Cannabis prohibition might be ending. But the era of cannabis bootlegging seems to have just begun.

According to an official with the California Department of Cannabis Control (DCC), on Sept. 7 state investigators surprise-inspected the office of Blue Tree LLC, a licensed cannabis distribution company in Oakland, CA.

The action came after an anonymous tip from a whistleblower alerted DCC officials to a possible smuggling operation involving tens of thousands of pounds of cannabis potentially moving into the illicit market over the past six months.

At this time, DCC officials have only opened an investigation. No criminal or administrative charges have been filed against Blue Tree or its principals, and additional facts may yet come to light.

But the whistleblower, who also contacted Leafly, alleges that Blue Tree is involved in a “burner license” scheme, a practice that has become increasingly used by some willing to cash out for a big illicit payday.

… a ‘credible whisteblower tip’ indicates tens of millions of dollars of exotic pot has gone missing from a tiny Oakland office

Illicit markets in places like Atlanta want California's tested, exotic, indoor pot. Above, Grandiflora's Hectane strain popped up Blue Tree distribution orders.
Illicit markets in places like Atlanta want California’s tested, exotic, indoor pot. Above, Grandiflora’s Hectane strain popped up on Blue Tree’s inbound shipping manifests. (David Downs/Leafly)

In 2021, America’s roughly $25 billion legal cannabis market still pales beside the estimated $50 billion total spent on cannabis in the US. Much of that market is fed by illicit growing. But a slice of it comes from legal growers who are—knowingly or unknowingly—selling their harvest to state-licensed distributors moving tons of weed out the back door.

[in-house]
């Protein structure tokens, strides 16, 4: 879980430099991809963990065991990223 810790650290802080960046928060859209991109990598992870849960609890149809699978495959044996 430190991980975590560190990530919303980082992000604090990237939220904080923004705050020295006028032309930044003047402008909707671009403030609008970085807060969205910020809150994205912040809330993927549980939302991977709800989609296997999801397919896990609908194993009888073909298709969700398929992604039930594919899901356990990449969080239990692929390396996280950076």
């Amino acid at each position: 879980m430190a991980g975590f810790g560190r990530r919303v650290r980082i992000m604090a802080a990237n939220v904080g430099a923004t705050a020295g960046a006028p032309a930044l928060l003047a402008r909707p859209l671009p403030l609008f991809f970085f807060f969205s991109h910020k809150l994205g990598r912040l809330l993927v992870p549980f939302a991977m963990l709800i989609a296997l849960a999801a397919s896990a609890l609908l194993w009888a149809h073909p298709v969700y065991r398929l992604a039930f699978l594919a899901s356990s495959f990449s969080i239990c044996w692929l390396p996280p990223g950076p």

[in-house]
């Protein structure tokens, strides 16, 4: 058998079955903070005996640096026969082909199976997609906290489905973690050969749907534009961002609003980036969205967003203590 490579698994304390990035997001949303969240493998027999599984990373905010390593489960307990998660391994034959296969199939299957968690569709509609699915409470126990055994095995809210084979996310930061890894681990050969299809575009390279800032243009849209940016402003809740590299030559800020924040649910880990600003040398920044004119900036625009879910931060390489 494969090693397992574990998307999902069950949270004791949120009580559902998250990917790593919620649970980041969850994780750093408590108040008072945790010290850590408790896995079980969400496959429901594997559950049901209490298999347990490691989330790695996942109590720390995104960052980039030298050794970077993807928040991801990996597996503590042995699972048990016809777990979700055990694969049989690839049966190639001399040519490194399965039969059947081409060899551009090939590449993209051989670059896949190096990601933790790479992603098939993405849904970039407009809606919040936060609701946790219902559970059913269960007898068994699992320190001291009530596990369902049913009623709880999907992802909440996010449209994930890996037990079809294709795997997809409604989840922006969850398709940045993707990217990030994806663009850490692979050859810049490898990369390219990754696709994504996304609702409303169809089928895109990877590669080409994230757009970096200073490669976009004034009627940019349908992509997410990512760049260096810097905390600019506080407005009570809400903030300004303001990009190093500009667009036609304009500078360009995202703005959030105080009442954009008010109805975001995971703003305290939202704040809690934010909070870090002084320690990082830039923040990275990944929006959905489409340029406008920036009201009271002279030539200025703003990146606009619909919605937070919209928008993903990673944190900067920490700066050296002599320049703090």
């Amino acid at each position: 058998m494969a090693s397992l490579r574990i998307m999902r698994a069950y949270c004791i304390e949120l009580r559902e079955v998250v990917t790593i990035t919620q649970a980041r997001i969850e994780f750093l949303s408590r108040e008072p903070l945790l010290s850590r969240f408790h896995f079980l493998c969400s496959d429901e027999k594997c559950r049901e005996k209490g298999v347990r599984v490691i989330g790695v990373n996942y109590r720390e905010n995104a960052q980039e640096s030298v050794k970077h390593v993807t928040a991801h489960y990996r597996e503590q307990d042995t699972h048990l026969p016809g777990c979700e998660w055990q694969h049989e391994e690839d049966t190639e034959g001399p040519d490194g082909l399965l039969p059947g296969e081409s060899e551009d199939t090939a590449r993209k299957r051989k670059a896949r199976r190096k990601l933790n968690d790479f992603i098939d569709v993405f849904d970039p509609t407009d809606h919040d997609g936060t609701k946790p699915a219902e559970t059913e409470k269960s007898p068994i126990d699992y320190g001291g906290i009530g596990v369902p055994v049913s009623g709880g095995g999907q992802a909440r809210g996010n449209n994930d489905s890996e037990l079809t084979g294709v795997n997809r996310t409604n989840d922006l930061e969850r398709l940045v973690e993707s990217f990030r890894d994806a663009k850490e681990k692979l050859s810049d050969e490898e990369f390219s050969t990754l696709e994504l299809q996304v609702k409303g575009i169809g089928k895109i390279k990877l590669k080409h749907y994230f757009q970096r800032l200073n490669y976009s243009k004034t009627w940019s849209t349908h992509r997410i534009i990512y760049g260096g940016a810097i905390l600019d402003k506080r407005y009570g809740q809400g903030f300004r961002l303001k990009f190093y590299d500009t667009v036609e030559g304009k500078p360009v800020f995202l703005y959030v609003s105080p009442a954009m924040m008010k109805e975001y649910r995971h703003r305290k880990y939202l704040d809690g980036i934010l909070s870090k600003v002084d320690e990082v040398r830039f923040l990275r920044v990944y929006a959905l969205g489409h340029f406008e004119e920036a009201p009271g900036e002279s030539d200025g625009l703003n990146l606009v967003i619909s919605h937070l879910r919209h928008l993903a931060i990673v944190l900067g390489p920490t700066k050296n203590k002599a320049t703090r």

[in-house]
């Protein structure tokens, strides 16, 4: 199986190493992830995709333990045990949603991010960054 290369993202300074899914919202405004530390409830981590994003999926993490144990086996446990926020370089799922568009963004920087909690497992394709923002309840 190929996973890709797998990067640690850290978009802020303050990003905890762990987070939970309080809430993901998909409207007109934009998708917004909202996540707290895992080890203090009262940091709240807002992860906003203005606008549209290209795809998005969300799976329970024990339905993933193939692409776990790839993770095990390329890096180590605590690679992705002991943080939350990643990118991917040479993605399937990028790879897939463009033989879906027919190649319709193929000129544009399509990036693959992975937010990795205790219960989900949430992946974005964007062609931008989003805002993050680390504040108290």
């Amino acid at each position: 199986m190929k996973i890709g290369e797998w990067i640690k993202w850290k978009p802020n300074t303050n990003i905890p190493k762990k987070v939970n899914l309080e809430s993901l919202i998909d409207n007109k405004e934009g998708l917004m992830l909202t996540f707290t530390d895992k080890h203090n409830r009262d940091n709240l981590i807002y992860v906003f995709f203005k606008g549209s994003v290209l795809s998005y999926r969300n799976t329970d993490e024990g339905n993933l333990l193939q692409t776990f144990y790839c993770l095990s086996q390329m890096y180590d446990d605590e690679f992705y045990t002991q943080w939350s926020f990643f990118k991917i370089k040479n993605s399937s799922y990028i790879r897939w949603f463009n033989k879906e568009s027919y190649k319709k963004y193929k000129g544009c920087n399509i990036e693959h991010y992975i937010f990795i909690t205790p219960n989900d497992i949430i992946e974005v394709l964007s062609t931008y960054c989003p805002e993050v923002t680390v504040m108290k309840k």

Top to bottom’ investigation initiated

A witness to Sept. 7’s inspection in Oakland noted the DCC sent four investigators and a tax official from the California Department of Tax and Fee Administration. They were there to seize Blue Tree camera footage, take photographs, and check the inventory against shipping manifests for the tiny business located near the harbor in Oakland. The unannounced visit, conducted the morning after the Labor Day holiday, took two hours.

A DCC official confirmed that the agency has initiated a “top-to-bottom” review of Blue Tree after a “credible whistleblower tip” indicated tens of millions of dollars of high-end cannabis may have gone missing from the 200 square-foot office space.

Blue Tree officials did not return Leafly’s emails, phone calls, or texts requesting comment or explanation for the alleged discrepancies.

Oakland officials could not say if they've done any inspections, hearings, or if they revoked a single local cannabis license in 2020. Above, Blue Tree leased space in Embarcadero Cove, Oakland. (David Downs/Leafly)
Oakland officials could not say if they’ve done any inspections, hearings, or if they revoked a single local cannabis license in 2020 or 2021. Above, Blue Tree’s leased space in Embarcadero Cove, Oakland. (David Downs/Leafly)

Tipster comes forward

The whistleblower, who is familiar with Blue Tree’s operations, reported the alleged diversion to Oakland officials earlier this summer, and tried to make a report to the state’s now-defunct Bureau of Cannabis Control. That state agency has since been folded into the larger Department of Cannabis Control.